Grump, you do manage to get everything just wrong enough that your field of vision is distorted. No wonder you are grumpy. Quick points: Jesus said he came to fulfill the law - not end it. The difference is significant and too complicated for exploration here. He said the law flows from love. That is the one thing missing in your summation of the life experience. The Good Samaritan is an illustration of the answer to your grumblings. Someone (I can't bring to mind the name) said that World War Two was a great breaking out of love in the world. At first hearing it sounds crazy, but on further consideration it offers a profound insight. If we are just here to enjoy our comforts then you are right and I'm changing my name to Other Grump, but I don't believe that for a moment, so...
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written by Other Joe, August 22, 2012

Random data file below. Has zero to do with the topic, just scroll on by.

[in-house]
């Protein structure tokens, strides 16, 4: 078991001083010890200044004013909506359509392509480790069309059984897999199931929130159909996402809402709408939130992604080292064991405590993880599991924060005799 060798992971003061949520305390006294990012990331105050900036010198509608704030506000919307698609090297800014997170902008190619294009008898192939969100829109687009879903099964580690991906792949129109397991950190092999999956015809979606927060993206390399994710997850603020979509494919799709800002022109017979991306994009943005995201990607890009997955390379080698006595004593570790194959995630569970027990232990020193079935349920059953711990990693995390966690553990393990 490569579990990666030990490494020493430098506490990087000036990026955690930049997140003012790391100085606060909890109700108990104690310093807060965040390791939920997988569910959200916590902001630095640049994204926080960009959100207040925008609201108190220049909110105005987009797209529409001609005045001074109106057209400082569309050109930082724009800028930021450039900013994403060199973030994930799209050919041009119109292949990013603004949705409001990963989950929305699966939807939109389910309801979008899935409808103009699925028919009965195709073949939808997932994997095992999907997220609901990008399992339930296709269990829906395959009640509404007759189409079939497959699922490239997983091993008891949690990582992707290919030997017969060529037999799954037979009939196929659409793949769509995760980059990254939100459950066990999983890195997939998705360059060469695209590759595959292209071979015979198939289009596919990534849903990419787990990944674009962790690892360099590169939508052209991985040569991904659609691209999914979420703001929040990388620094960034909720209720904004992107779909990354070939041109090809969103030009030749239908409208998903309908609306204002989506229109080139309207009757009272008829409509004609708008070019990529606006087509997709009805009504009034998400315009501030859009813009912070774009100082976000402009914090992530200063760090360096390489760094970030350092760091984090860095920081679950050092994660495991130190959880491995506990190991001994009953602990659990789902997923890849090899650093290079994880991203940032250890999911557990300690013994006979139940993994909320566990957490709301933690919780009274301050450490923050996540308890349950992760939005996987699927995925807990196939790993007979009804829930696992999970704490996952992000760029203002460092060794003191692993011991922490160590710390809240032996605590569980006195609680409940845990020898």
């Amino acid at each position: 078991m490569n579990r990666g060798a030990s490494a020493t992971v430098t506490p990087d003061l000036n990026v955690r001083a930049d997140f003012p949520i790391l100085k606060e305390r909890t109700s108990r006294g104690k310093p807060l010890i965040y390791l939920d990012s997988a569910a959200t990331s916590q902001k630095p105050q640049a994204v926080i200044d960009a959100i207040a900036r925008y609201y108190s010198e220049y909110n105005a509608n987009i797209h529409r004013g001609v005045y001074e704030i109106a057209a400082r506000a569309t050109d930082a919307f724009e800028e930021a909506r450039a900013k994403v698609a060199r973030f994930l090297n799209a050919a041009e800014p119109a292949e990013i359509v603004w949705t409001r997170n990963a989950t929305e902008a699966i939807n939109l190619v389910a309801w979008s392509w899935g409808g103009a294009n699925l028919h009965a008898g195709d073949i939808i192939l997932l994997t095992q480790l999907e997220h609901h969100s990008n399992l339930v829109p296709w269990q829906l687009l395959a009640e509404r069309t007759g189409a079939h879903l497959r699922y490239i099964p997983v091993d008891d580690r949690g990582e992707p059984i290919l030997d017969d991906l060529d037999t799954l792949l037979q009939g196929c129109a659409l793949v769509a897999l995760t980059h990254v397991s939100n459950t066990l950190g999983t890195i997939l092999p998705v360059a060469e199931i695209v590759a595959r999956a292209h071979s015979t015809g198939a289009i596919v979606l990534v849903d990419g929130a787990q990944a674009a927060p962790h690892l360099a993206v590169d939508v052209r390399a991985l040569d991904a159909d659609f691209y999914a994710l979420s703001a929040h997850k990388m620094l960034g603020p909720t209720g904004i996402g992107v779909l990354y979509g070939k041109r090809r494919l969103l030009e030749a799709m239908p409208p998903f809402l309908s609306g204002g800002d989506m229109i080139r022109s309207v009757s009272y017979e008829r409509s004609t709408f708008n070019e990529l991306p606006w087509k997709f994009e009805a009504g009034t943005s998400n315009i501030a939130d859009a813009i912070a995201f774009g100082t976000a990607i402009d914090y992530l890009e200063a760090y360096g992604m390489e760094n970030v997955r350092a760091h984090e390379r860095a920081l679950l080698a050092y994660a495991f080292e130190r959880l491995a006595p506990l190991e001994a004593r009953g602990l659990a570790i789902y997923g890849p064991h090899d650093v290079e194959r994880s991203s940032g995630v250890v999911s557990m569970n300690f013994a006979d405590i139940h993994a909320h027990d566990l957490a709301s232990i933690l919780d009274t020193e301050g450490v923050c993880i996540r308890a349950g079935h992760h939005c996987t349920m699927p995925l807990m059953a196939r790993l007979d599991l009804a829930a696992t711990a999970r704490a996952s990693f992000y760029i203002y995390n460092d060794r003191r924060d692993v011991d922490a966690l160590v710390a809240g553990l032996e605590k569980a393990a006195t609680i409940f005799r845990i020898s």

Grump, in response to your 2nd post, poverty is not necessarily monetary. There can also be moral and spiritual poverty. Think of an addict and a hard worker. Give each a thousand dollars and send them out into the city. What will happen in time? Without a moral fix, there will soon be a vast income disparity between the two. Give the addict sufficient money and the addict's death will result. With free will, there will always be disparities. It is not true that the rich get richer and the poor get poorer. That is a dialectical fraud. In fact the greatest disparity known to exist is between top communist party members and the masses who are (often enough to be disturbing) starved to death or murdered at whim with no recourse to any defense. Poverty can also be experienced as powerlessness. Great families with uncounted riches are (often enough to be notable) reduced in 2 generations to relative poverty - read a little. In a dynamic society, the top 1 percent is always changing. In a politically constrained society, the party hangs on to power dynastically - see Castro brothers, the 3 Kims, all the presidents-for-life (or dictators). You are using the perfection fallacy to imply that things could be better with a government that leveled out incomes without regard to behavior (except as it runs counter to the government's agenda). Ask the people of Mao's China, Pol Pot's subjects, The Kulaks of Russia, the boat people of Vietnam and Cuba, Robert Mugabe's subjects (and many, many others) how that turns out. The antidote for a fallen world is Christian love, not statist fancies. Neither cures the problem, but one makes life worth living.